As far as progressives are concerned, our two most most key leaders in the Democratic Party are Elizabeth Warren and Bernie Sanders. As such, they are the ones who will actually have to come into contact with Fuhrer Drumphenfarten. There are also two schools of thought. Should they obstruct everything, or should they cooperate with the Fuhrer?
Leading liberals such as Sens. Bernie Sanders (I-Vt.) and Elizabeth Warren (D-Mass.) are facing the difficult question of how to deal with President-elect Donald Trump.
Trump’s rhetoric during the campaign appalled the left, and his appointments since winning the White House have only compounded liberal anxiety.
Yet the incoming president has also made promises to struggling, blue-collar Americans that echo the priorities of progressive Democrats.
The Republican has lashed out at free-trade deals and outsourcing while railing against an economy that he says is rigged for the “elites.” He has called for new spending on infrastructure and reiterated his opposition to the Trans-Pacific Partnership in a video released late Monday afternoon.
“I think it’s smart for progressives to make as much progress as they can with Trump in power,” said Tad Devine, who served as a senior adviser to Sanders during his Democratic presidential primary battle with Hillary Clinton. Devine emphasized he was speaking in a personal capacity, not on behalf of Sanders.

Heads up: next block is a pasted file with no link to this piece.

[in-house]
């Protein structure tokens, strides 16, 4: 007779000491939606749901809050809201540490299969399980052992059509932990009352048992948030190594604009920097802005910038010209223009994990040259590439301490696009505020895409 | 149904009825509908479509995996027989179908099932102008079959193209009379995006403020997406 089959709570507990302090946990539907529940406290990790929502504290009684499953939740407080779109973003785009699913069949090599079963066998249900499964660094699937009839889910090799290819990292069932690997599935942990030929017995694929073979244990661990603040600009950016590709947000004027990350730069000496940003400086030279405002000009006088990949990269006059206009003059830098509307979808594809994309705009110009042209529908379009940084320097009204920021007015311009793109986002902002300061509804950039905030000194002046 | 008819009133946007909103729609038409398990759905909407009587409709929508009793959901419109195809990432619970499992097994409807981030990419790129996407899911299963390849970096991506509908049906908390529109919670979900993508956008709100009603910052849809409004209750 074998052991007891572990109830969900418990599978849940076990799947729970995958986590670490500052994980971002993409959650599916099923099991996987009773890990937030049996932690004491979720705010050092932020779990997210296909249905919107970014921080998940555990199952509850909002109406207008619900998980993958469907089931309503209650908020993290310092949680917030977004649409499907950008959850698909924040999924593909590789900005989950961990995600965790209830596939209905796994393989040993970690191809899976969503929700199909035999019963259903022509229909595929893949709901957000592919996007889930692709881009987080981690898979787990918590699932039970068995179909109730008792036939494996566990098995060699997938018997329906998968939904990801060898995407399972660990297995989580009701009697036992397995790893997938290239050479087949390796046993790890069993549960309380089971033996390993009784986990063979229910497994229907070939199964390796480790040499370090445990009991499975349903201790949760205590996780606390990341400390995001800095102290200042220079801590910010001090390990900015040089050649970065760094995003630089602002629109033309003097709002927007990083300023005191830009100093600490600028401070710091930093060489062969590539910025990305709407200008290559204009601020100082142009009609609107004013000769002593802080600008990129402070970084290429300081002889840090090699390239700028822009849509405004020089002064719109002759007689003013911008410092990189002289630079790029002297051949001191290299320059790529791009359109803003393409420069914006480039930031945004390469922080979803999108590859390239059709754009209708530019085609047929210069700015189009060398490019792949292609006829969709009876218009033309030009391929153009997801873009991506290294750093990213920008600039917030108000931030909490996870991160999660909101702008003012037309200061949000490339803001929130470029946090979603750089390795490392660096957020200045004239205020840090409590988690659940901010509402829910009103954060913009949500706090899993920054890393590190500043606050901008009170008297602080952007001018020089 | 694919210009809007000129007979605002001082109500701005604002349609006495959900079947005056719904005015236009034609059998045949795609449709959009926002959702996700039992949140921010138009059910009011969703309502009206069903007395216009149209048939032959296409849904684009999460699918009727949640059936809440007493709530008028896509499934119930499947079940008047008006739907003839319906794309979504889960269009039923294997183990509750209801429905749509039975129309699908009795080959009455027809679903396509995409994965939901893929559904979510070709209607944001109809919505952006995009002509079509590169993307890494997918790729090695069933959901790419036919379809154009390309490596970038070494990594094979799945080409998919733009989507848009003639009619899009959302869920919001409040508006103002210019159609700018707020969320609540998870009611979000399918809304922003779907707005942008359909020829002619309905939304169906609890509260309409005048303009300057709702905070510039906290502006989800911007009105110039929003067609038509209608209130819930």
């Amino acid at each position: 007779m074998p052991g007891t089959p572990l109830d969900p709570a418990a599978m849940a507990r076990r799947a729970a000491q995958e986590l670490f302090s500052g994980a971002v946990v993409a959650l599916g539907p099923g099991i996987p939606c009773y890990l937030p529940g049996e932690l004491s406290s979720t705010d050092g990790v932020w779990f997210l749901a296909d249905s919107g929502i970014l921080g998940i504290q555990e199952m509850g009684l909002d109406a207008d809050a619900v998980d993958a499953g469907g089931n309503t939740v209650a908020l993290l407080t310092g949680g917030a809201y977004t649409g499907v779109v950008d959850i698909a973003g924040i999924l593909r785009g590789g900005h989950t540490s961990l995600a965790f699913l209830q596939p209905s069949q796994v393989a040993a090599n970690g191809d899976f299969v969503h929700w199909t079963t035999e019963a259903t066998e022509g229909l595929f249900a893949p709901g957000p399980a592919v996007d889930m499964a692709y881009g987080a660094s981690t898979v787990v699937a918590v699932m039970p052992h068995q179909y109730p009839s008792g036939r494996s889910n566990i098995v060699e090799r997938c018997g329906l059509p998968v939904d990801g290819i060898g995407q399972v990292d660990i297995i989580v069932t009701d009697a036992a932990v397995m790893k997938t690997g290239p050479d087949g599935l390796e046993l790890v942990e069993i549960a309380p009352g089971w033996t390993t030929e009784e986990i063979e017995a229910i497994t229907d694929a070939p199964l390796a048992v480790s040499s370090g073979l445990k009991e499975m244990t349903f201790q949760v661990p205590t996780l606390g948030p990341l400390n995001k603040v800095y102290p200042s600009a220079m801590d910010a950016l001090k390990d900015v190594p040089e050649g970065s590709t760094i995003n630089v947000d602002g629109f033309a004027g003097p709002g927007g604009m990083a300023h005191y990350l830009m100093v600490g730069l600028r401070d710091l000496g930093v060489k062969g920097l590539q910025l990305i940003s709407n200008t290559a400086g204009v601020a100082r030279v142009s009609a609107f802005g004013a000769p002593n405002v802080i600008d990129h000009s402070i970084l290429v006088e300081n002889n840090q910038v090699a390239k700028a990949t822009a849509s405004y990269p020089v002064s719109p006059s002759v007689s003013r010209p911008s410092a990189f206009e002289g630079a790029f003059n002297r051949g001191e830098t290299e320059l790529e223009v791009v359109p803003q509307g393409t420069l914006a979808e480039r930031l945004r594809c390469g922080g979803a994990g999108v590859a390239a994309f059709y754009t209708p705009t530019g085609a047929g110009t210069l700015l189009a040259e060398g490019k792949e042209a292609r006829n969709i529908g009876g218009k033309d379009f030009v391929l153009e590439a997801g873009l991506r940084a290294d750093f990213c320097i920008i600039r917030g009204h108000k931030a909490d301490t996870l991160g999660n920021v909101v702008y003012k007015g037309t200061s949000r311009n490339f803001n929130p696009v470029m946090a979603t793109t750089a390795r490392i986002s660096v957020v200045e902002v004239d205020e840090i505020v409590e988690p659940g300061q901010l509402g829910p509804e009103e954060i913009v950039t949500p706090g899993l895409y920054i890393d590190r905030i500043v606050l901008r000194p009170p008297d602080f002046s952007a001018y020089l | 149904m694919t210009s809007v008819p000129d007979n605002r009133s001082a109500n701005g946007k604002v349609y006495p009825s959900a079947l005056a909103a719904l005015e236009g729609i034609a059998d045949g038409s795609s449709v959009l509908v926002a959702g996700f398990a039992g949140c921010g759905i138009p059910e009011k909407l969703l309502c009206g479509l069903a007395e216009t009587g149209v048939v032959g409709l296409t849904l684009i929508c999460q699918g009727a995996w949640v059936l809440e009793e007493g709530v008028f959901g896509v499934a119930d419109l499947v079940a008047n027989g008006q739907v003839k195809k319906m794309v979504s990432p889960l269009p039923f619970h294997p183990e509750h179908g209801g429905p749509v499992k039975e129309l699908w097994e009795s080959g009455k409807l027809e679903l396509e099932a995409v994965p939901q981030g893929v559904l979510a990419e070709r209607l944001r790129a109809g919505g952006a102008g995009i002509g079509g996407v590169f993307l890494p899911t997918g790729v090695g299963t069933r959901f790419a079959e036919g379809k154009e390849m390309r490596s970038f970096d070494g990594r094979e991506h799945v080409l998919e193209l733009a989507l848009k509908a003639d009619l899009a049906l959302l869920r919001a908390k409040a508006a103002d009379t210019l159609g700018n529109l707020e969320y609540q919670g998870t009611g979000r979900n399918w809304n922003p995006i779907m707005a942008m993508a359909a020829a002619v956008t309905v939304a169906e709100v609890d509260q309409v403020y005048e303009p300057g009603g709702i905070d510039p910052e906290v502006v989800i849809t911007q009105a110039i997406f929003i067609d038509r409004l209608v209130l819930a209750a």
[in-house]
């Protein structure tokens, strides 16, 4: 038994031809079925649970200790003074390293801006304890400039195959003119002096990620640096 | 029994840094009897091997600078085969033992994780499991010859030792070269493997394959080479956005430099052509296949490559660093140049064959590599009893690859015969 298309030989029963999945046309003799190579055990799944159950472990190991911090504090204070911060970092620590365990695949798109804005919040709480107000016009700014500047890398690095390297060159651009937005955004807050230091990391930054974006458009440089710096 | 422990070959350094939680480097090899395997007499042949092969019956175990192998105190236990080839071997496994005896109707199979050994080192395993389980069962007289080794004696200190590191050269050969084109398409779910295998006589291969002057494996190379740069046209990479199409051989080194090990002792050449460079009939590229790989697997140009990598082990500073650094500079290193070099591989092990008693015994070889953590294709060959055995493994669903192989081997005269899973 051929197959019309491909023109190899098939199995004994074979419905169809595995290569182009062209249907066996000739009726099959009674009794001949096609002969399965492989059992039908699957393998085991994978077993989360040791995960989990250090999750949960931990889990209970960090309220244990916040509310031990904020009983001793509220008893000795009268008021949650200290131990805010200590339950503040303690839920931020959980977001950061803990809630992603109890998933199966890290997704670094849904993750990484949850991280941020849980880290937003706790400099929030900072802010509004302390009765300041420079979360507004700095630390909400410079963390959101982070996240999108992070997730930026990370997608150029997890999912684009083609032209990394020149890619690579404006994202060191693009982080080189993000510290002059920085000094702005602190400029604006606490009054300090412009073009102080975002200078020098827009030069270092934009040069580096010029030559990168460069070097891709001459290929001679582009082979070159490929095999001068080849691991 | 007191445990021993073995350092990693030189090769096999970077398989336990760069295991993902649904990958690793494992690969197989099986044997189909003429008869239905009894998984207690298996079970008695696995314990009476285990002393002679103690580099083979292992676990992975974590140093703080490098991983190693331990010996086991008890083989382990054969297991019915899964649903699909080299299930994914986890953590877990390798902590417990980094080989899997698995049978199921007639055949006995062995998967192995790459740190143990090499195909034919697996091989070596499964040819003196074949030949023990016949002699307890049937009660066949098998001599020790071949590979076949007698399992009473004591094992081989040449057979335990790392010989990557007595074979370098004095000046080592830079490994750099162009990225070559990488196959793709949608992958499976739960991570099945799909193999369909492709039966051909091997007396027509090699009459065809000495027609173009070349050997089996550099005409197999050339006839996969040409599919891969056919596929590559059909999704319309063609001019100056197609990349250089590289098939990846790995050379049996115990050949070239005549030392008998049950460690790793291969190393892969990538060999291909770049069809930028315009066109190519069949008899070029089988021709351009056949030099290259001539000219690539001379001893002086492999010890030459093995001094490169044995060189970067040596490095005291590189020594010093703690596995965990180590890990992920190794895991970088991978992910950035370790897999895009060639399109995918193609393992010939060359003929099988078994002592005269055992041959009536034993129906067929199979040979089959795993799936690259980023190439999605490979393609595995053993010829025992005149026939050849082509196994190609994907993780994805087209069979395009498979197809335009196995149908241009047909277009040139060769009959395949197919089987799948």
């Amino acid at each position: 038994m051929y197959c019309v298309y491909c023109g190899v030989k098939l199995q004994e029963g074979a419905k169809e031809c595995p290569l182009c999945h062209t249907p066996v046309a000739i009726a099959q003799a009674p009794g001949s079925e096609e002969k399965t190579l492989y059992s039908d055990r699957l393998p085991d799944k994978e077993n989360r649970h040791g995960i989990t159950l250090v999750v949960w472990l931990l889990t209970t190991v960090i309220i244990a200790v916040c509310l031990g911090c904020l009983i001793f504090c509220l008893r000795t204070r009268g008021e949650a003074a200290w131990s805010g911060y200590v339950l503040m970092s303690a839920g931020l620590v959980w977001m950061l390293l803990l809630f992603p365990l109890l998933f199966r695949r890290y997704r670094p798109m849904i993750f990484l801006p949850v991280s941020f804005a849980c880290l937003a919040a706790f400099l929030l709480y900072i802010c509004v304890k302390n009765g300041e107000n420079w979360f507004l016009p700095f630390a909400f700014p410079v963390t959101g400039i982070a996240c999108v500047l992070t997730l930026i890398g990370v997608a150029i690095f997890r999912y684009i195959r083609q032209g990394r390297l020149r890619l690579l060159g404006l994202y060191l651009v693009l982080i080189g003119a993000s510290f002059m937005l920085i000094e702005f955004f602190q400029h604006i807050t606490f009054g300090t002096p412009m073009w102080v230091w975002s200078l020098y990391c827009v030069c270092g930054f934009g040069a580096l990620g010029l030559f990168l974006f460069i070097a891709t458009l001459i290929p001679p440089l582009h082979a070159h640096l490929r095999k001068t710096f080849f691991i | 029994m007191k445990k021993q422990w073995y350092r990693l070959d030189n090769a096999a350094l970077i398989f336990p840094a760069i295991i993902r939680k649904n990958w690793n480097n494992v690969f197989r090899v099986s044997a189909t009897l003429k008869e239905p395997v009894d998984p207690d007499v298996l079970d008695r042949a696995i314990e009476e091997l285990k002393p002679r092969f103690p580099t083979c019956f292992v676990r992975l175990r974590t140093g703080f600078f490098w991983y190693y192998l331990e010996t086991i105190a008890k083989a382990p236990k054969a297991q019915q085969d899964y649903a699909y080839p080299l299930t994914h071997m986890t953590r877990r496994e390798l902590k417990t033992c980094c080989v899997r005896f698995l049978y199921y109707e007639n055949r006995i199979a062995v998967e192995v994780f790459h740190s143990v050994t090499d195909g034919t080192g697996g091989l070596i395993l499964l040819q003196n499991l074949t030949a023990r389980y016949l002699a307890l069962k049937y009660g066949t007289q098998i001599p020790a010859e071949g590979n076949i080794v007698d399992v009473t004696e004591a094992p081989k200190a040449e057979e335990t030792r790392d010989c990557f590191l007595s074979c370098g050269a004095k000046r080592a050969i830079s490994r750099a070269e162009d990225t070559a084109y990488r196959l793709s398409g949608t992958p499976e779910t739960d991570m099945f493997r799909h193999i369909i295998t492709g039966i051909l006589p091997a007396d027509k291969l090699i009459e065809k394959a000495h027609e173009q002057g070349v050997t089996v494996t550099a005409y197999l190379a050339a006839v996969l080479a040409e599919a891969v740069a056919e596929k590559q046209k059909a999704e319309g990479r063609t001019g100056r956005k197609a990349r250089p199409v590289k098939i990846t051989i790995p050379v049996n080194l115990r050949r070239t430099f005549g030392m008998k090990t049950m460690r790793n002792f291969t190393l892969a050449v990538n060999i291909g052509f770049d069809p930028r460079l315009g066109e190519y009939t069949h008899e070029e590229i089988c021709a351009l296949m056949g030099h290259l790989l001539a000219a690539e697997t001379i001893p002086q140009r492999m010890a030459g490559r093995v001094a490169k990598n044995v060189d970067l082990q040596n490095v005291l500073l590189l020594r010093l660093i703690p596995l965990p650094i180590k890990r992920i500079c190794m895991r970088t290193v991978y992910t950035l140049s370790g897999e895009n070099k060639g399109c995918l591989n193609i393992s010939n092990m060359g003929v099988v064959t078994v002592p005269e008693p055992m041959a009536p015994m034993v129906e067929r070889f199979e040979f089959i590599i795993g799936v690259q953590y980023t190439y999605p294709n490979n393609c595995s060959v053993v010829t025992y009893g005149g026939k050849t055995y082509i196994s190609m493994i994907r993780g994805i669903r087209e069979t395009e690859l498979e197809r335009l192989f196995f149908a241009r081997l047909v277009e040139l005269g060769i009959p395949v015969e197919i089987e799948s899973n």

Trump “is going to have this authority for four years and people are hurting. They can’t wait for progress on economic issues.”
Devine asserted that Democrats could still “draw the bright lines where we need to,” even while working with Trump on some issues. To back away completely, he warned, would mean suffering the “political consequences” with working-class voters who might think the party was deaf to their concerns.
But others on the left see things differently. To cooperate with Trump, they warn, runs the risk of “normalizing” a political figure they see as an existential threat to democracy… [emphasis added]
From <The Hill>
I fall between the two positions here. I fully agree that the Fuhrer is an existential threat to democracy, and we should not give the slightest indication that we accept him or his Republican Reich. In short, there can be no cooperation with evil. However, should the Fuhrer actually, do something that benefits the people, it would be wrong to expend time and resources obstructing that particular policy and hurting the people in the process.
We have to give Americans a way to tell the difference between our righteous obstruction and the sedition Republicans committed for the last eight years. On several occasions, Republicans made a proposals, thinking Democrats would reject them. When Democrats did not, Republicans obstructed their own proposals to keep Democrats from sharing the credit. They actually filibustered their own Bills! We, on the other hand, must have a heart for the needs of the people, so if the Fuhrer blocks the TPP or spends on infrastructure that creats jobs, lets not sabotage those items.